Soybean Iron Deficiency Chlorosis: Symptoms, Causes, and Management


Figure 1. Soybean plants with iron deficiency chlorosis symptoms. Note the newest leaves are yellow with indistinct green veins.

If soybean turns yellow during an early growth stage, you may have a case of soybean iron deficiency chlorosis (IDC). The distinctive yellow symptoms of soybean IDC often appear as soybean enters the first- to third-trifoliate leaf stage. Soybean IDC is characterized by distinct interveinal chlorosis (yellow leaf with green leaf veins) in the newest leaves and may result in substantial yield loss (Figure 1). Soybean IDC is not caused by low soil iron but instead caused by soil conditions that decrease iron uptake by soybean roots.

Soybean IDC risk and severity are primarily related to soil carbonate content (calcium carbonate equivalent, CCE) and worsened by salinity (electrical conductivity, EC) (Table 1). Soybean IDC is common in soybean-growing regions of the upper Midwest, northern Great Plains, and Canadian Prairies, where soils frequently have high carbonate and/or salinity (Figure 2). Within a field, IDC symptoms are usually confined to soybean IDC hotspots with high carbonate and salinity; however, symptoms may appear across a field if high carbonate and salinity are present throughout the field. Soybean IDC severity is made worse in cool, wet soils and soils with high residual nitrate-nitrogen. Soil pH is not a good indicator of soybean IDC risk because some high pH soils lack high carbonate and salinity, which are the two principal risk factors.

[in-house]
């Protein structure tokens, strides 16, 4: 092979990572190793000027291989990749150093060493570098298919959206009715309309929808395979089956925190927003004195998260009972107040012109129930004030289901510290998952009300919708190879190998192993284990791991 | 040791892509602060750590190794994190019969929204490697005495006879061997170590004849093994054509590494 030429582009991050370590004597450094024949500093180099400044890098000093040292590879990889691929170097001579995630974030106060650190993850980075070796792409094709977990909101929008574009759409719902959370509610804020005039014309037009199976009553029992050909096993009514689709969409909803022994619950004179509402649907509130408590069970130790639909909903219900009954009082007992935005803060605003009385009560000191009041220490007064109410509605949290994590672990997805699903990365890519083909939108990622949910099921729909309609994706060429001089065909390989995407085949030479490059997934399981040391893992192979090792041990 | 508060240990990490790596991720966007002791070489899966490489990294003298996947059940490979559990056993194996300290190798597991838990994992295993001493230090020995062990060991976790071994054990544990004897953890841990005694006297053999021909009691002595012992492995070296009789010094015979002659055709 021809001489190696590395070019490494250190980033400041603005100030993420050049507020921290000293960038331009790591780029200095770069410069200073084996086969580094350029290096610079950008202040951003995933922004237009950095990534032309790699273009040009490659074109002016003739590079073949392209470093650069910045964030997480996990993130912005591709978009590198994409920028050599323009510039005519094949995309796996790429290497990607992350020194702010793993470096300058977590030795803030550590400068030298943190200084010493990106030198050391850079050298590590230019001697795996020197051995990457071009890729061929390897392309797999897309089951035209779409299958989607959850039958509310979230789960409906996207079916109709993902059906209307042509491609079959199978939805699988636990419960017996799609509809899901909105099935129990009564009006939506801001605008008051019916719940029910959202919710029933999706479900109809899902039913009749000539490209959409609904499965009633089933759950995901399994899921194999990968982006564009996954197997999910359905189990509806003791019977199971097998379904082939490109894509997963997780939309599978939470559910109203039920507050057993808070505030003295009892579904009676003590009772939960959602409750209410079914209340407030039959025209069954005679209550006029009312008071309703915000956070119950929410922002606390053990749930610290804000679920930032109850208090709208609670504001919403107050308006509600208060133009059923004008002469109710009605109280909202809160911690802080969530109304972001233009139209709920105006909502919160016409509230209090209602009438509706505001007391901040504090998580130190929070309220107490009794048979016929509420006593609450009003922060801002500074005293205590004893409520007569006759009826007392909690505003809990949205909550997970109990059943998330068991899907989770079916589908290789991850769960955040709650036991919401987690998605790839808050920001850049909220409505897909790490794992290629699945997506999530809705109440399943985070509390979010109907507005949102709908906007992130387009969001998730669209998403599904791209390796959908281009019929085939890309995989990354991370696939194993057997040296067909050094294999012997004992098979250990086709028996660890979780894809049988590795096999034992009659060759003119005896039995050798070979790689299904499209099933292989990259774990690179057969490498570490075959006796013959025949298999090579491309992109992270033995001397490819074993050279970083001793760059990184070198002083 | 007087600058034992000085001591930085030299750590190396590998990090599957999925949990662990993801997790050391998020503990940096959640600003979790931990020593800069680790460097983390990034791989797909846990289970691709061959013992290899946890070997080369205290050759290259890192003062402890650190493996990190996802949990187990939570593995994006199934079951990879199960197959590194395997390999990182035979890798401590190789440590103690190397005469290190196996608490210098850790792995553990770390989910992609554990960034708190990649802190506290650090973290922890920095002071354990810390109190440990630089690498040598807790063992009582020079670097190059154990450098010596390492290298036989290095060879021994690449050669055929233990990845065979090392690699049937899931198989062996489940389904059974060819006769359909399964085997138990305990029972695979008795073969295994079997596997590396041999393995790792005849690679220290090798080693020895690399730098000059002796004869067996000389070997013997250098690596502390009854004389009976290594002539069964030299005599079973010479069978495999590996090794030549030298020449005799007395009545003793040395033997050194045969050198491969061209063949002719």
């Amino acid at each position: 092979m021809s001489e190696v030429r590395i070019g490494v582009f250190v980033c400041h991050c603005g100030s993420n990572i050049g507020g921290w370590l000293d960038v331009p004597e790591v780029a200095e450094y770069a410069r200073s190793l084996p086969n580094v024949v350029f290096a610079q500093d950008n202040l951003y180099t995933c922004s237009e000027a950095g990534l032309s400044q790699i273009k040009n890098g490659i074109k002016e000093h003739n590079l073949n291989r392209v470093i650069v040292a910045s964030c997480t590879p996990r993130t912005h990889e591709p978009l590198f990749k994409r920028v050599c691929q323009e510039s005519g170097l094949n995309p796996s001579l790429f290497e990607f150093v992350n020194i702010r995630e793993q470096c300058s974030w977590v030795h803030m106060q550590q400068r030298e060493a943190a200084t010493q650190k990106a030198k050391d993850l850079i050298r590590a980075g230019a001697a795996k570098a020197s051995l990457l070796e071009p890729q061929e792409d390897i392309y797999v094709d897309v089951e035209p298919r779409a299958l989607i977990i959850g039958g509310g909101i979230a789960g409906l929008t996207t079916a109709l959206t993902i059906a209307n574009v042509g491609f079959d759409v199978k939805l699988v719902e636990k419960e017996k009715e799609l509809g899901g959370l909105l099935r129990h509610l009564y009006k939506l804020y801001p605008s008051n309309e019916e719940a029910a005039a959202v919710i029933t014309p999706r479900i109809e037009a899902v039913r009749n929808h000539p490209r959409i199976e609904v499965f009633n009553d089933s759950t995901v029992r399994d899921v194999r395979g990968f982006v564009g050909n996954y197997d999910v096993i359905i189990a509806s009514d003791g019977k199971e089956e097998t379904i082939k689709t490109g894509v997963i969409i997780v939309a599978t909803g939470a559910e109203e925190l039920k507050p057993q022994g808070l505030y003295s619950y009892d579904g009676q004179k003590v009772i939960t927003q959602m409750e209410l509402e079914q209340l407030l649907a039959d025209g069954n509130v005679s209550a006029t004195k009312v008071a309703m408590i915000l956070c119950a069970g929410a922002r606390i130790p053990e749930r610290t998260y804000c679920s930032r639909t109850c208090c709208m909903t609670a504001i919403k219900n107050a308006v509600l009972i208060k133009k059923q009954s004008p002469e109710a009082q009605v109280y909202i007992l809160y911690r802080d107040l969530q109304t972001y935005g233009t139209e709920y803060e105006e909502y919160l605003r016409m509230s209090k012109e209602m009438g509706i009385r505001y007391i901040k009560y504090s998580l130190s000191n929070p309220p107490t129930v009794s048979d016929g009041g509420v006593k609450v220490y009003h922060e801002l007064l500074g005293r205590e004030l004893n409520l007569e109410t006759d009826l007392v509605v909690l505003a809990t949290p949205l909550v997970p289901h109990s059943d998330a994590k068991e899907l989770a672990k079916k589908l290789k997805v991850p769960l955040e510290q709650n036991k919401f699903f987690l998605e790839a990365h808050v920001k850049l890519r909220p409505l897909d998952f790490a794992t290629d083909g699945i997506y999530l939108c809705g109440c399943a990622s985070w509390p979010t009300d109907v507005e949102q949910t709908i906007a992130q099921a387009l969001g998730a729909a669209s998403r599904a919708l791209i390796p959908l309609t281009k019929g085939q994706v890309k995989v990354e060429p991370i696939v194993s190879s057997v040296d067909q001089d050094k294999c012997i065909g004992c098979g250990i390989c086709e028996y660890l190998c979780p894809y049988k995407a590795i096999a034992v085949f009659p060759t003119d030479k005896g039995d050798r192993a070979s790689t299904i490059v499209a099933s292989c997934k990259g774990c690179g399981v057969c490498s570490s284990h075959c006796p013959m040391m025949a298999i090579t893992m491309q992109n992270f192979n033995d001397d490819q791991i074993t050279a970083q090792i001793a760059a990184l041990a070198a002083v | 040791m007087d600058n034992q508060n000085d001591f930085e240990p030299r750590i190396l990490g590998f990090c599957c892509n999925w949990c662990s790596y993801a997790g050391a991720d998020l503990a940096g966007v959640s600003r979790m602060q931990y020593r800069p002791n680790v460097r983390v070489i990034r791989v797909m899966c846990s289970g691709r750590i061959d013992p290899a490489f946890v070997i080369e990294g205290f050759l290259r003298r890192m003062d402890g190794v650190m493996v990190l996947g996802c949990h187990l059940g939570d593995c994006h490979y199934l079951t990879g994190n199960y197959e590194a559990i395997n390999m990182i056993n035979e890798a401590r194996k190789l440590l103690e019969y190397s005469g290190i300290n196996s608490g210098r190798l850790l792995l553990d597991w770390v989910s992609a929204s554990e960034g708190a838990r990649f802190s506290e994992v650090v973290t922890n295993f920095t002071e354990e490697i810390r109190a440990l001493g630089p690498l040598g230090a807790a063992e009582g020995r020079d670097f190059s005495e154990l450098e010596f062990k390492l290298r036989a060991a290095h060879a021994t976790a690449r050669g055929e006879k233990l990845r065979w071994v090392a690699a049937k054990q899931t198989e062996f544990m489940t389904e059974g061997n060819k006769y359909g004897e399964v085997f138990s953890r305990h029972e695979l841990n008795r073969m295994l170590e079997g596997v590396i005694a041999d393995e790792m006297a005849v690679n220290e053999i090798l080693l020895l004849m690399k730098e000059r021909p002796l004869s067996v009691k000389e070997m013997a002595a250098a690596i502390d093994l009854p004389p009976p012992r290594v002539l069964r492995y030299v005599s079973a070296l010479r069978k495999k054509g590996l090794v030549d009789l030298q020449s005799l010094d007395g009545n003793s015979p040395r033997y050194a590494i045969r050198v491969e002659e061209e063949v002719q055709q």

Table 1. Soybean iron deficiency chlorosis risk (IDC) risk potential based on soil carbonate content and salinity.
Calcium carbonate equivalent (CCE)
Salinity (EC 1:1), dS/m less than 2.5% 2.6 – 5.0% greater than 5%
less than 0.25 low low moderate
0.26 – 0.50 low moderate high
0.51 – 1.00 moderate high very high
greater than 1.00 very high very high extreme

Figure 2. Soil samples with high risk of soybean iron deficiency chlorosis (IDC) in the northern Great Plains and upper Midwest.

Unlike a nitrogen or sulfur deficiency, soybean IDC is not correctable with an in-season fertilizer application. Foliar application of iron fertilizers, including FeEDDHA, may have short-term cosmetic effects, but foliar iron applications have not consistently increased soybean yield on IDC-affected plants. Chlorosis symptoms often alleviate naturally as environmental conditions improve (e.g. drier, warmer weather), but severe cases can persist and cause yield loss. North Dakota State University research has shown that IDC persisting into the fifth- and sixth-trifoliate leaf stage will significantly reduce soybean yield. For fields with historical soybean IDC problems, you should delineate soybean IDC hotspots for selective management using aerial or satellite imagery.

Guidelines for managing soybean IDC

  1. Soil test each field, zone, or grid for soil carbonate and salinity to evaluate soybean IDC risk potential (Table 1). This may require soil sampling prior to soybean (possibly outside of your usual soil sampling rotation) or consulting previous soil sampling records.
  2. Plant soybean in fields with low carbonate and salinity (principal soybean IDC risk factors).
  3. Choose an IDC tolerant soybean variety on fields with moderate to low carbonate and salinity.
  4. Plant soybean in wider rows. Soybean IDC tends to be less severe in wide-row spacings (plants are closer together) than narrow-row spacings or solid-seeded spacings.
  5. Apply chelated iron fertilizer (e.g., high quality FeEDDHA) in-furrow at planting. In-furrow FeEDDHA application may not be enough to help an IDC susceptible variety in high IDC risk soils (Figure 3).
  6. Avoid planting soybean on soils with very high IDC risk.

Figure 3. Soybean iron deficiency chlorosis (IDC) severity is reduced with iron fertilization. However, IDC-tolerant soybean varieties are more effective. Research from Dr. R. Jay Goos, NDSU, 2000.